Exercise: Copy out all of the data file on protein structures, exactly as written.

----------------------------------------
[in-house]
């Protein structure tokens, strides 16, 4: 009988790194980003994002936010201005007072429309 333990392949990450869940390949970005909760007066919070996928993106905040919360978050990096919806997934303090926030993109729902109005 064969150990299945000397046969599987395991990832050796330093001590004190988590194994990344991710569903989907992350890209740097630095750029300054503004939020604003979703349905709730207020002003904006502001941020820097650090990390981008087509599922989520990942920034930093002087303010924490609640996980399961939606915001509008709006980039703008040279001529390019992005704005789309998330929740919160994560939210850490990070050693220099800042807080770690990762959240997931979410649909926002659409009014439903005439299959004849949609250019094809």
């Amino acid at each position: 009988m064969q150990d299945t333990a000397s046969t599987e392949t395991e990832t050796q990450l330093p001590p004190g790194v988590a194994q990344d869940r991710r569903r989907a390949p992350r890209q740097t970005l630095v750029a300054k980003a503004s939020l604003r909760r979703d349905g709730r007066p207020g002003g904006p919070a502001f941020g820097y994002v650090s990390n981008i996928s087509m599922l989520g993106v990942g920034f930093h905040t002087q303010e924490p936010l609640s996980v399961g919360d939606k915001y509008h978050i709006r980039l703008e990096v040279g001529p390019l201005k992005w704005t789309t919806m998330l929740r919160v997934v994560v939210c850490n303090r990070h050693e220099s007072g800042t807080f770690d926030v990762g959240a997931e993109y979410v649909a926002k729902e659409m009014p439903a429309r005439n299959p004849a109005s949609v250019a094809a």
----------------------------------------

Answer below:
[in-house]
């Protein structure tokens, strides 16, 4: 009988790194980003994002936010201005007072429309 333990392949990450869940390949970005909760007066919070996928993106905040919360978050990096919806997934303090926030993109729902109005 064969150990299945000397046969599987395991990832050796330093001590004190988590194994990344991710569903989907992350890209740097630095750029300054503004939020604003979703349905709730207020002003904006502001941020820097650090990390981008087509599922989520990942920034930093002087303010924490609640996980399961939606915001509008709006980039703008040279001529390019992005704005789309998330929740919160994560939210850490990070050693220099800042807080770690990762959240997931979410649909926002659409009014439903005439299959004849949609250019094809």
């Amino acid at each position: 009988m064969q150990d299945t333990a000397s046969t599987e392949t395991e990832t050796q990450l330093p001590p004190g790194v988590a194994q990344d869940r991710r569903r989907a390949p992350r890209q740097t970005l630095v750029a300054k980003a503004s939020l604003r909760r979703d349905g709730r007066p207020g002003g904006p919070a502001f941020g820097y994002v650090s990390n981008i996928s087509m599922l989520g993106v990942g920034f930093h905040t002087q303010e924490p936010l609640s996980v399961g919360d939606k915001y509008h978050i709006r980039l703008e990096v040279g001529p390019l201005k992005w704005t789309t919806m998330l929740r919160v997934v994560v939210c850490n303090r990070h050693e220099s007072g800042t807080f770690d926030v990762g959240a997931e993109y979410v649909a926002k729902e659409m009014p439903a429309r005439n299959p004849a109005s949609v250019a094809a």